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Custom Frame-Builder ‘Peacock Groove’ Moves Into Bike Parts

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Erik Noren is known for over-the-top custom bikes. His creations, built under the Peacock Groove brand, span from the utilitarian to rideable works of art. This month, Noren will begin selling bike parts.

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Starting with a humble headset, Minneapolis-based Peacock Groove moves into territory most often handled by mass manufacturers in Asia.

But instead of shipping containers and tariffs, Noren is sourcing local. He has components moved through the manufacturing process by bike courier, or he pedals to pick things up himself around the city.

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Peacock Groove Founder Erik Noren; all photos © Bjorn Christianson

Noren gets a little worked up when he talks about the inception of the Peacock Groove headset.

Needing the part to complete his “deep custom” bicycle designs, Noren reached out to a certain high-end manufacturer but was hit with extensive requirements for extending credit.

Frustrated, he decided to buy a 1980’s CNC lathe and make his own parts. He hired a machinist and got to work.

Custom Parts: ‘Everyone Thinks I’m Crazy’

While the idea to design and manufacture a headset was equal parts immediate need and middle finger to the industry (a practice for which he has become known), as with everything that comes across his bench, Noren had to put his stamps of innovation and style onto his new product.

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Controls for ‘vintage’ 1980’s CNC lathe

The headset comes with three interchangeable top races that set the stack height, so users can eschew spacers for a clean look. A flange makes it easier to install the races, and tool flats make removal without a special tool easier.

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Imperial milling gives the headsets a unique profile. While a few standard colors will be available, Noren plans to change up colors and engraving in each batch.

Beyond the headset, Peacock Groove has produced parts for many of its custom bikes, including crowns, forks, seat posts, and handlebars. But most of those were one-offs made for a specific bike. The new initiative, starting with the headset, is a step toward Peacock Groove making parts anyone can buy.

Other USA-made headsets are hard to come by, only Cane Creek and Chris King are producing these components domestically in quantities. They occupy a similar high-end slice of the market.

Design & Manufacture

“At a friend’s old house, we were looking at the woodwork and it was very gothic, with great sweeping buttresses and angular swoops,” Noren said. “Knowing we were eventually going to make headsets, I thought we could do something like that, but how do you reflect that architecture in such a limited area?”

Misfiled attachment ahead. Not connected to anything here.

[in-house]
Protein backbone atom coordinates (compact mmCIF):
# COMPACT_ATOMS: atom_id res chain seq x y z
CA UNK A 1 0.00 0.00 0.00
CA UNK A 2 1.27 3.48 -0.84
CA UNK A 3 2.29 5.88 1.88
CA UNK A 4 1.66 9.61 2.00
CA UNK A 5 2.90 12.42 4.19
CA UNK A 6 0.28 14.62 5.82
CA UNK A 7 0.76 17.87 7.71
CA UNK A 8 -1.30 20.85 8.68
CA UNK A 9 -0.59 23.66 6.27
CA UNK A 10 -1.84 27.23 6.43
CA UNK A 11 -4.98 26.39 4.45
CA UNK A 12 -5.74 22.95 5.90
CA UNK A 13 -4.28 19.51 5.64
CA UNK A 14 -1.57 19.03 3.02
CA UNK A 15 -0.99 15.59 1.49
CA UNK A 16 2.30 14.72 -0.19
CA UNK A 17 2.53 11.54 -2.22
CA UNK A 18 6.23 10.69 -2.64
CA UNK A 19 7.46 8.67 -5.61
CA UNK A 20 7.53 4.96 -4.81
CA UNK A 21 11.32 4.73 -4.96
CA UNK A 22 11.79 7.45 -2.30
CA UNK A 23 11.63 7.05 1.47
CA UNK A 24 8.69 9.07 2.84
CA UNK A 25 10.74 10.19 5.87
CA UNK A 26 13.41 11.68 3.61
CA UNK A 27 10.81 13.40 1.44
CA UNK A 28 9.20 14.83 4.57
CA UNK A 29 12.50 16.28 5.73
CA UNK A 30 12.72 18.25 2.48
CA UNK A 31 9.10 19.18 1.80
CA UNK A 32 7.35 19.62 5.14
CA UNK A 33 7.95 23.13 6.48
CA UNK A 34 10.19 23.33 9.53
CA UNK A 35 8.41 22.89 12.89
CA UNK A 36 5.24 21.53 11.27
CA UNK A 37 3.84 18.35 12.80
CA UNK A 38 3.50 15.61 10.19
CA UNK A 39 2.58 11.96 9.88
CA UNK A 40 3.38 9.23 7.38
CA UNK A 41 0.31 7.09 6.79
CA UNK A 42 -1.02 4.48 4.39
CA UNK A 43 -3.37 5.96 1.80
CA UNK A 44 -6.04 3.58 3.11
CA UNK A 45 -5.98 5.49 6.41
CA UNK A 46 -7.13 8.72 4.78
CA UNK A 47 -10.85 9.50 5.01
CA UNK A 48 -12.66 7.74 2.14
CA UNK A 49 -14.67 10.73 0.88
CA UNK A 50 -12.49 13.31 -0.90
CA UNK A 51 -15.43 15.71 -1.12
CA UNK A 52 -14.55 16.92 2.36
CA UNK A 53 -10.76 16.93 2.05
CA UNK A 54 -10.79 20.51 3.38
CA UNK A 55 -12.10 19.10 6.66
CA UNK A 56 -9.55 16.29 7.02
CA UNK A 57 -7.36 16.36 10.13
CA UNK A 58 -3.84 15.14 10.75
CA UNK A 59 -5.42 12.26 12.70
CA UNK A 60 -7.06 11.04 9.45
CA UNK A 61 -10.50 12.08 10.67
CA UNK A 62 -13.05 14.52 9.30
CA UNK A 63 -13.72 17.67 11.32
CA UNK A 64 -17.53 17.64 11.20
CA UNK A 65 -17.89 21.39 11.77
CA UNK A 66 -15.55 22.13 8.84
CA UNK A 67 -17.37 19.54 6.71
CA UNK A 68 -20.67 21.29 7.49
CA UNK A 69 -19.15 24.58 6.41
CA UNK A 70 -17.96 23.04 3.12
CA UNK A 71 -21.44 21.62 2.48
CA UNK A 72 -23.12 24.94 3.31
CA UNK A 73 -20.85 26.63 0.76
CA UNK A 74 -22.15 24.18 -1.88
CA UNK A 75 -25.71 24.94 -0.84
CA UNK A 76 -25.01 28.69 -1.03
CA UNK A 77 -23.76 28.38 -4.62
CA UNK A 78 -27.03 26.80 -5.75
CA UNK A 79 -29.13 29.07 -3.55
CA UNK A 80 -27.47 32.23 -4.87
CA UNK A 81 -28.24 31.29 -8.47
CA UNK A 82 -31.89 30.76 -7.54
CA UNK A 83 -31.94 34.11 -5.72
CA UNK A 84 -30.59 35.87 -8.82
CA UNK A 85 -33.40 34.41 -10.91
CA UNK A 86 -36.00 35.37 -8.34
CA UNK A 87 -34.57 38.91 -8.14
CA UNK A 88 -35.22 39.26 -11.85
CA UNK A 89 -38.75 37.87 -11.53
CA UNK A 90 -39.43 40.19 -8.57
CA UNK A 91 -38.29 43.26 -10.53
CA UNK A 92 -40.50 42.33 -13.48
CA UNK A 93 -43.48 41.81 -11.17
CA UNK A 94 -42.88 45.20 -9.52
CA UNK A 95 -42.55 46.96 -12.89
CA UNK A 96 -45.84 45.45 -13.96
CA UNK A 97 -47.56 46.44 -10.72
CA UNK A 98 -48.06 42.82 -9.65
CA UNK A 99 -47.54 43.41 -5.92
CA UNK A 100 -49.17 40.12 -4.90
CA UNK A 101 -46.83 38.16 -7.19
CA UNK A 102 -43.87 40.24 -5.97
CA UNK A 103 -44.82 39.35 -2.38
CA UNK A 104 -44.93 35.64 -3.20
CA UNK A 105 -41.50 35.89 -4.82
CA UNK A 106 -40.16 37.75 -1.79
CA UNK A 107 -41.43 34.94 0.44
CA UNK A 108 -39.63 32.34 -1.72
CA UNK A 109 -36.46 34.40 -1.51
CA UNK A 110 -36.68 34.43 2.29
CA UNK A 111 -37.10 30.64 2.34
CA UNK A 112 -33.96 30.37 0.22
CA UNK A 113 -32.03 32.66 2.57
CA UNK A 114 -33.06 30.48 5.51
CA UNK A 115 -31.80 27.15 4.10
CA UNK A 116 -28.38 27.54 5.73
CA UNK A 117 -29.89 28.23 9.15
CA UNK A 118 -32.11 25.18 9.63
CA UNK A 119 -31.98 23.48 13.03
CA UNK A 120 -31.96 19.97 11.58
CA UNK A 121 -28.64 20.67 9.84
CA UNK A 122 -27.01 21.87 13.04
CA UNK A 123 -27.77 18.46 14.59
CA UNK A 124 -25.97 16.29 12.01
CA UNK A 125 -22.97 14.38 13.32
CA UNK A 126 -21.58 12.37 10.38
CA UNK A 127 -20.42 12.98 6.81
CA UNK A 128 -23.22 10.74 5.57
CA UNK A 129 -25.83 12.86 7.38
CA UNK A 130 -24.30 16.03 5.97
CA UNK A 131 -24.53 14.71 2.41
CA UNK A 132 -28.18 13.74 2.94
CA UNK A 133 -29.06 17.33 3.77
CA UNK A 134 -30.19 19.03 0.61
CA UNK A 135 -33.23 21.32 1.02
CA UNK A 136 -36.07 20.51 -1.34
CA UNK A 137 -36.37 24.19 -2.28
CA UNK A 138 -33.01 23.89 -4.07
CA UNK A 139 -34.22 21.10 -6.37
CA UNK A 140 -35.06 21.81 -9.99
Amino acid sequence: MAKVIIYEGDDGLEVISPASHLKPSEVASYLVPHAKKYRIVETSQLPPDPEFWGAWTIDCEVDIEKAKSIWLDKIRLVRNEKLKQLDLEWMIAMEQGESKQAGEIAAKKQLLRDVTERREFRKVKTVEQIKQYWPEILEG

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Headset line shows three interchangeable top races (left), bottom race, top cup, and cap

After a no-joke drawing on a napkin, Noren worked with his machinist, Cyprian Troyer, to model the headset. A handful of test pieces and refinements were next, and then they made a production batch.

“I wanted to see swooping architecture and good angles on it, because everyone copies the round design.”

Finished Locally, Car-Free

Noren strived to bring his community-oriented philosophy and no-waste goals to the product, too. Indeed, he has a bona fide “tractor bike” to haul supplies. It is a ball-hitch-equipped rig that mates with a trailer capable of hauling large loads.

As much of the moving of materials through the supply chain as possible is done by bike, either personally or through the Minneapolis courier company Rock-it Delivery.

“Keeping certain things local does cut into our profit margin, but I feel good knowing I can get Rock-It a run and keep the parts out of the lazy shipping chain.”

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Ball hitch on Noren’s ‘tractor bike’

The headsets are finished at a company in nearby Edina, Hard Anodizing. Laser etching is done in Minneapolis by Create Laser Arts. The parts are packaged simply in a shop towel and a velvet bag — the instructions are online.

“There’s no paper, no plastic,” Noren says of the zero-waste shipping program.

What’s Cooking?

Always working on new ideas, Noren was confident but cagey when asked about any new endeavors: “There’s something in the oven that’s coming out in September. You should probably check it out, because we’re baking up something awesome.”

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Brazing the logo head badge on a Peacock Groove frame

For now, Peacock Groove begins with the headset. The 1-⅛ inch standard headset will sell with three interchangeable top races for $180.

Look for it soon in local bike shops, or stop by Peacock Groove’s facility off the Midtown Greenway Bike Path where, beginning in June, Noren will sell you the parts in person.

—Bjorn Christianson writes “The Low Five,” a weekly column examining the world of biking through the lens of the Minneapolis cycling scene. All photos © Bjorn Christianson, more at flickr.com.

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